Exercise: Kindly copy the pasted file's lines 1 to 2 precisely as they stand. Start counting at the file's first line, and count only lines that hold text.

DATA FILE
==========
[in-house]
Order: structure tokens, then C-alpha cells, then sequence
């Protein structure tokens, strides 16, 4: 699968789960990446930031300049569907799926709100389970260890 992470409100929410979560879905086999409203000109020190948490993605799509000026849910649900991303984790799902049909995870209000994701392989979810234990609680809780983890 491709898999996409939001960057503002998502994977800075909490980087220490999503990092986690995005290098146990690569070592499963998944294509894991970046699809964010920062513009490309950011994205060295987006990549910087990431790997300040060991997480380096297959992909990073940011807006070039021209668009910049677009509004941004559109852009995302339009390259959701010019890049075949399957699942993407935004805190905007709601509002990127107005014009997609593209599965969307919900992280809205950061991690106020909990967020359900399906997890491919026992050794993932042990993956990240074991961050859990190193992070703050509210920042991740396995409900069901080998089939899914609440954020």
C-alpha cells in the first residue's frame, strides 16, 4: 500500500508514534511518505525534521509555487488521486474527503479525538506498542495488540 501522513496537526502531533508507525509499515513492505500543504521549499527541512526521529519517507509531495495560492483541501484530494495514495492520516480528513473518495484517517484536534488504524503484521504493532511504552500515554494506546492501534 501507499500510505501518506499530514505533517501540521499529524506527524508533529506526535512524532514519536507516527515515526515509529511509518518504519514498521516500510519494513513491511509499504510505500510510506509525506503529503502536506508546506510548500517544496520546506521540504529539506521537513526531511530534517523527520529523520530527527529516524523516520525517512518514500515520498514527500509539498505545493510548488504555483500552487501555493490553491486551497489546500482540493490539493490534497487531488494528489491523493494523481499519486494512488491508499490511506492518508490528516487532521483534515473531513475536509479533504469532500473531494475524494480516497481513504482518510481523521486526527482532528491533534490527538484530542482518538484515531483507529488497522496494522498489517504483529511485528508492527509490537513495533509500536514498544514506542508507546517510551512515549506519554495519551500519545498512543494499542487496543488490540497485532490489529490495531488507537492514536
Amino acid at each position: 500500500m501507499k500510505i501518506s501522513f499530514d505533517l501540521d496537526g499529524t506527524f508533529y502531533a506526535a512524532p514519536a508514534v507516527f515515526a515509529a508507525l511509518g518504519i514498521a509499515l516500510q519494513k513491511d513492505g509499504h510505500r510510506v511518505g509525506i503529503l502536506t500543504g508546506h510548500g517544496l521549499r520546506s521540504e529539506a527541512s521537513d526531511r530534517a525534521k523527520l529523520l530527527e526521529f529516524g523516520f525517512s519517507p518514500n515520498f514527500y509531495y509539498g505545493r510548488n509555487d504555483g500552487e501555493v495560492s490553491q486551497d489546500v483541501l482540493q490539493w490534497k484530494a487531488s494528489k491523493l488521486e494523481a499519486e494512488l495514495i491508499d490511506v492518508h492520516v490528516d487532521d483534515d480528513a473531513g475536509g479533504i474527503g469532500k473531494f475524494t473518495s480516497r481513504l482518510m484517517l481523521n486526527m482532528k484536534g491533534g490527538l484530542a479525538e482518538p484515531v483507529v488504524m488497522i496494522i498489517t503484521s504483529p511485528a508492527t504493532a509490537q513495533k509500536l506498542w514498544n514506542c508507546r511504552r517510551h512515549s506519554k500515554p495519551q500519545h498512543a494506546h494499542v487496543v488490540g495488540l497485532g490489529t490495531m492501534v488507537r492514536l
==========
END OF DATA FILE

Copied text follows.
[in-house]
Order: structure tokens, then C-alpha cells, then sequence